ER stress can also be used to the benefit of health. For example, LPIN1, the gene encoding the enzyme lipin-1, is significantly upregulated in triple negative breast cancer (TNBC), and the overexpression of LPIN1 correlates highly with poor patient survival. Researchers down-regulated lipin-1 production in triple-negative breast cancer cells to investigate the role of the enzyme in breast cancer phospholipid metabolism and related ER stress.

An infographic depicting the biochemical pathways of phospholipid synthesis in mammalian cells. The gene LPIN1 encoding the enzyme lipin-1 is highlighted.

General pathway for phospholipid synthesis: The biochemical pathways of phospholipid synthesis in mammalian cells. The enzyme lipin-1 is highlighted.
He et al., FASEB Journal (2017), doi: 10.1096/fj.201601353R

The downregulation of lipin-1 led to dysregulation of phospholipid metabolism in the ER of TNBC cells, thus constantly activating the IRE1α signaling pathway and the UPR. Ultimately, the prolonged ER stress resulted in apoptosis and death of the triple negative breast cancer cells.

Scientific graphs presenting a comparison of the LPIN1 gene readout levels in TNBC and non-TNBC breast cancers, and the correlation of high LPIN1 gene readout with shorter overall survival of patients with TNBC.

LPIN1 expression in TNBC: A Comparison of the LPIN1 gene readout levels in TNBC and non-TNBC breast cancers. B High LPIN1 gene readout correlates with shorter overall survival of patients with TNBC.
He et al., FASEB Journal (2017), doi: 10.1096/fj.201601353R

This effect was confirmed in a mouse model, showing that lipin-1 is critical to maintaining ER homeostasis and thus tumor growth in TNBC – even in vivo. This demonstrates that targeting phospholipid metabolism may be a therapeutic strategy to prolong ER stress, thus potentially helping patients with TNBC, and potentially in other cancers.

ER stress, lipid droplets, and remyelination

One of the processes ER stress is involved in is lipid droplet formation during the remyelination process in demyelinating diseases like multiple sclerosis.

Under normal conditions, during the clearance of myelin debris the cholesterol (unlike other lipids) cannot be degraded by lysosomal enzymes and is transferred from late endosomes to ER. The ER, in its turn, cannot cope with the excessive amount of free cholesterol, which is why free cholesterol is being esterified into cholesteryl esters and stored in lipid droplets.

An infographic visualizing TREM2 WT and TREM2 knockout microglia dealing with cholesterol from the myelin debris following myelin injury. TREM2 knockout microglia cells cannot process cholesterol which causes ER stress in these microglia.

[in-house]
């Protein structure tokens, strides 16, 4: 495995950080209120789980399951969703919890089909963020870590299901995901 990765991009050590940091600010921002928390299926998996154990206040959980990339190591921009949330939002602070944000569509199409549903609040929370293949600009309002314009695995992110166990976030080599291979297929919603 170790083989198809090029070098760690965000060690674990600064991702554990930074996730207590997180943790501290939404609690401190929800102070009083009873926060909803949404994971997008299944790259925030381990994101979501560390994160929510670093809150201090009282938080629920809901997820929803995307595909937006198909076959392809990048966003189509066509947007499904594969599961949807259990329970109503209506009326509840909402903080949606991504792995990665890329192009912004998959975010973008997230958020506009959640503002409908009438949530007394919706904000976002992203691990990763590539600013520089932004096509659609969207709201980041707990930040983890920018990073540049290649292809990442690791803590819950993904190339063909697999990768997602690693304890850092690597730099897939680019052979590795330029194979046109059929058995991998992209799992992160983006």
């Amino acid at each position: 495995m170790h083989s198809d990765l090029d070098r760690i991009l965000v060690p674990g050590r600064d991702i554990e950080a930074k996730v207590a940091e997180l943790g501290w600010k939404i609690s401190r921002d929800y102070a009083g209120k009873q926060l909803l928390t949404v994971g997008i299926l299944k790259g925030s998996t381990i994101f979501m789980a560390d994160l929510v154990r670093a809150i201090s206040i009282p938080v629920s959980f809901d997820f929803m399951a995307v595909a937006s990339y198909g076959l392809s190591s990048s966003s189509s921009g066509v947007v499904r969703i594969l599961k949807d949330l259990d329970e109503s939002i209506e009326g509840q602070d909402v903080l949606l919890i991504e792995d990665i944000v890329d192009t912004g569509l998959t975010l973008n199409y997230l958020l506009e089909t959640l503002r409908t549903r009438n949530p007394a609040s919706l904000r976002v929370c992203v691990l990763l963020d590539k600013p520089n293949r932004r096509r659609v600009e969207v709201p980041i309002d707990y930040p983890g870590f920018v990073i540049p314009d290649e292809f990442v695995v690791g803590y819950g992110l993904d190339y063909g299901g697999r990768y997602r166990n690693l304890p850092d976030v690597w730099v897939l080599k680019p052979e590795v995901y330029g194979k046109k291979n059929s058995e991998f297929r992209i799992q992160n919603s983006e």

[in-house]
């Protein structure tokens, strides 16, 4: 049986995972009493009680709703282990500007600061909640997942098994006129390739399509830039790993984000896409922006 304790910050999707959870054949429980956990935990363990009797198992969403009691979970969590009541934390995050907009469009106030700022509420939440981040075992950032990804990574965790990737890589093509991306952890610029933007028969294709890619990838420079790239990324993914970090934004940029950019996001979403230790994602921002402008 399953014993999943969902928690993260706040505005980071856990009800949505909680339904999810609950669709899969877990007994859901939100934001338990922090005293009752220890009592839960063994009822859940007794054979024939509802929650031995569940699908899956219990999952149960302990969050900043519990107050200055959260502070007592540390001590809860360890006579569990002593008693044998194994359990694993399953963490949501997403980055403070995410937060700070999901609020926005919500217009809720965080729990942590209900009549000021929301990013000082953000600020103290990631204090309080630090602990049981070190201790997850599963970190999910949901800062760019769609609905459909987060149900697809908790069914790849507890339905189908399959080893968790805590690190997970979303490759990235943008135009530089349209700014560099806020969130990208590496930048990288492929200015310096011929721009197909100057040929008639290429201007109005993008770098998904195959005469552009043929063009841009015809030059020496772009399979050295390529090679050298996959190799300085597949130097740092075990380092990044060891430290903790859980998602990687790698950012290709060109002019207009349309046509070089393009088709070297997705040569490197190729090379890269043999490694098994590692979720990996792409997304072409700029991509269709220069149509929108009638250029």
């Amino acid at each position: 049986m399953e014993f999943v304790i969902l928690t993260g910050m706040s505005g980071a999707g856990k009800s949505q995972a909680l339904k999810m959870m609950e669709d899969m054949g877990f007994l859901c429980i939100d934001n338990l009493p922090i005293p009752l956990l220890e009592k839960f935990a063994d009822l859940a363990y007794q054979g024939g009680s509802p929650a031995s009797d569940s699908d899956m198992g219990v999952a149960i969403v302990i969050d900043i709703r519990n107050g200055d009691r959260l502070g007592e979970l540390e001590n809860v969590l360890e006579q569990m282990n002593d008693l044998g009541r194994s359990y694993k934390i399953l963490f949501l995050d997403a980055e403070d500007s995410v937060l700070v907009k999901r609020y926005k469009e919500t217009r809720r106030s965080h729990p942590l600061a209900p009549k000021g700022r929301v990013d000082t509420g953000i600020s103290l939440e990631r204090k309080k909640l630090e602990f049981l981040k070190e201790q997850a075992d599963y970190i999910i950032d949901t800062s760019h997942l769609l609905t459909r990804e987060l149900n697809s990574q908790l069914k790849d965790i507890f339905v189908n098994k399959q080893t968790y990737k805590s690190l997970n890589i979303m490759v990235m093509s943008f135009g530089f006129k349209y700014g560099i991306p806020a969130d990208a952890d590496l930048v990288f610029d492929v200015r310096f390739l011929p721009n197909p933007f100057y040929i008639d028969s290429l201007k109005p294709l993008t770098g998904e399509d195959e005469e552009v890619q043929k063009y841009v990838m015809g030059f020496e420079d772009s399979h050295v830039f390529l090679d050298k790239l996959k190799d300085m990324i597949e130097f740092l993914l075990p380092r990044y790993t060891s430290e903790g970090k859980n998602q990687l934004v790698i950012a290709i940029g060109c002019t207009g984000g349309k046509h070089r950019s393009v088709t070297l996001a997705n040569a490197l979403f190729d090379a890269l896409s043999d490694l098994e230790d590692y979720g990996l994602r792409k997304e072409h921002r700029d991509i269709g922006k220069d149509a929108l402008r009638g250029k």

Cholesterol exposure is required in microglia macrophages for a proper myelin debris uptake. When this buffering mechanism of lipid droplet formation is defective, microglia phagocytes do not resolve from demyelinating lesions, and the regenerative response during remyelination fails.

An unntargeted lipidomics analysis of WT and TREM2 KO cells cultured in serum-free media or with myelin for 8 or 24 h. B and C Analysis of ER stress by quantification of phosphorylated eIF2α (B) and phosphorylated JNK (C), measured by Western blot. **, P < 0.01; ***, P < 0.001.

Comparison of lipid profiles in TREM2-KO and WT cells and ER stress presence: A Untargeted lipidomics analysis of WT and TREM2 KO cells cultured in serum-free media or with myelin for 8 or 24 h. B and C Analysis of ER stress by quantification of phosphorylated eIF2α (B) and phosphorylated JNK (C), measured by Western blot. **, P < 0.01; ***, P < 0.001.
Gouna et al., Journal of Experimental Medicine (2021), doi:10.1084/jem.20210227

Phagocytes with the impaired myelin debris uptake are able to internalize myelin debris but fail to process it and become exposed to the lipotoxicity of free cholesterol that builds up with time. Consequently, cholesterol-induced cellular stress develops, and the evidence of ER stress in myelin debris–loaded impaired phagocytes is observed. This leads to cells’ inability to resolve innate immune inflammation and to support remyelination.

ER stress, diabetes, and kidney disease

The nephron’s work includes two steps: first, the glomerulus filters the blood producing ultrafiltrate, and then the tubule returns essential substances to the blood and removes waste. During blood filtering, most of the solutes, water, glucose, and amino acids are reabsorbed in proximal tubule cells (PTC). Some of these processes may be affected in case the kidney gets damaged during diabetes development; ER stress plays a crucial role in it.

One of the ways kidney functional units can get damaged during diabetes is due to excessive accumulation of lipids leading to lipotoxicity which is one of main drivers of kidney disease progression.

Schematic Representation Of Nephron Indicating The Flow Direction Of Blood And Ultrafiltrate